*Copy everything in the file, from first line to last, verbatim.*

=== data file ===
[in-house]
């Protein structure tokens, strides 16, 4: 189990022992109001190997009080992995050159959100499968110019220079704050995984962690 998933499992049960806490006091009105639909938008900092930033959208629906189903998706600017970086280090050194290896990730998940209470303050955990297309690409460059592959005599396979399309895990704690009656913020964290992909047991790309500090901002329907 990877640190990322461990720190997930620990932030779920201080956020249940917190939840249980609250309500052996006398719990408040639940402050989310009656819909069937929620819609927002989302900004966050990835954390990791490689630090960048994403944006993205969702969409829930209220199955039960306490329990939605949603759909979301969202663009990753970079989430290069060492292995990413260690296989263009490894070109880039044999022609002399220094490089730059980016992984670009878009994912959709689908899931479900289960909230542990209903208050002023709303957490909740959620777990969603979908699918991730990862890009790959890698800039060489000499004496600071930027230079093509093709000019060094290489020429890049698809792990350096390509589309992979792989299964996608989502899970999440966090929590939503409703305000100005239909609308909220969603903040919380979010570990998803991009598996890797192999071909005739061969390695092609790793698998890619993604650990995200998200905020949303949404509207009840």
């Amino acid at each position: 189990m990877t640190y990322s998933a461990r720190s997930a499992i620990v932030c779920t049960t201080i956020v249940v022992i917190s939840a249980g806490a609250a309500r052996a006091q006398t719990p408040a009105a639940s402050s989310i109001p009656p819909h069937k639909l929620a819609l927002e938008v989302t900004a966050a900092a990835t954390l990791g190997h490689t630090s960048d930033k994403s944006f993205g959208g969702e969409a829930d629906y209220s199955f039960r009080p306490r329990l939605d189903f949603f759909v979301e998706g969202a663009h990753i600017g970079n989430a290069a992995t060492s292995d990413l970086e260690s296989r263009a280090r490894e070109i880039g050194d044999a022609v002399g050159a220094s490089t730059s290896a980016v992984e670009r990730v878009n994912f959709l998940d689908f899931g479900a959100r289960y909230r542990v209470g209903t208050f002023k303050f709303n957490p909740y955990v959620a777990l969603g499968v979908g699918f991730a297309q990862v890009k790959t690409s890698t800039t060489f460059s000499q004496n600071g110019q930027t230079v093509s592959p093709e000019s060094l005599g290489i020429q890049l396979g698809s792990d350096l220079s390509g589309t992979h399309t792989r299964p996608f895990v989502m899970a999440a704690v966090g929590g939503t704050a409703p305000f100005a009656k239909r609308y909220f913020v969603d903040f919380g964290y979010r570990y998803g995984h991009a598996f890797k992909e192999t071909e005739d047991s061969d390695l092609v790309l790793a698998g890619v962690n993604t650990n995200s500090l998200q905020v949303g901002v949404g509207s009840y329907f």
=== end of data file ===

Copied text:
[in-house]
């Protein structure tokens, strides 16, 4: 189990022992109001190997009080992995050159959100499968110019220079704050995984962690 998933499992049960806490006091009105639909938008900092930033959208629906189903998706600017970086280090050194290896990730998940209470303050955990297309690409460059592959005599396979399309895990704690009656913020964290992909047991790309500090901002329907 990877640190990322461990720190997930620990932030779920201080956020249940917190939840249980609250309500052996006398719990408040639940402050989310009656819909069937929620819609927002989302900004966050990835954390990791490689630090960048994403944006993205969702969409829930209220199955039960306490329990939605949603759909979301969202663009990753970079989430290069060492292995990413260690296989263009490894070109880039044999022609002399220094490089730059980016992984670009878009994912959709689908899931479900289960909230542990209903208050002023709303957490909740959620777990969603979908699918991730990862890009790959890698800039060489000499004496600071930027230079093509093709000019060094290489020429890049698809792990350096390509589309992979792989299964996608989502899970999440966090929590939503409703305000100005239909609308909220969603903040919380979010570990998803991009598996890797192999071909005739061969390695092609790793698998890619993604650990995200998200905020949303949404509207009840």
């Amino acid at each position: 189990m990877t640190y990322s998933a461990r720190s997930a499992i620990v932030c779920t049960t201080i956020v249940v022992i917190s939840a249980g806490a609250a309500r052996a006091q006398t719990p408040a009105a639940s402050s989310i109001p009656p819909h069937k639909l929620a819609l927002e938008v989302t900004a966050a900092a990835t954390l990791g190997h490689t630090s960048d930033k994403s944006f993205g959208g969702e969409a829930d629906y209220s199955f039960r009080p306490r329990l939605d189903f949603f759909v979301e998706g969202a663009h990753i600017g970079n989430a290069a992995t060492s292995d990413l970086e260690s296989r263009a280090r490894e070109i880039g050194d044999a022609v002399g050159a220094s490089t730059s290896a980016v992984e670009r990730v878009n994912f959709l998940d689908f899931g479900a959100r289960y909230r542990v209470g209903t208050f002023k303050f709303n957490p909740y955990v959620a777990l969603g499968v979908g699918f991730a297309q990862v890009k790959t690409s890698t800039t060489f460059s000499q004496n600071g110019q930027t230079v093509s592959p093709e000019s060094l005599g290489i020429q890049l396979g698809s792990d350096l220079s390509g589309t992979h399309t792989r299964p996608f895990v989502m899970a999440a704690v966090g929590g939503t704050a409703p305000f100005a009656k239909r609308y909220f913020v969603d903040f919380g964290y979010r570990y998803g995984h991009a598996f890797k992909e192999t071909e005739d047991s061969d390695l092609v790309l790793a698998g890619v962690n993604t650990n995200s500090l998200q905020v949303g901002v949404g509207s009840y329907f």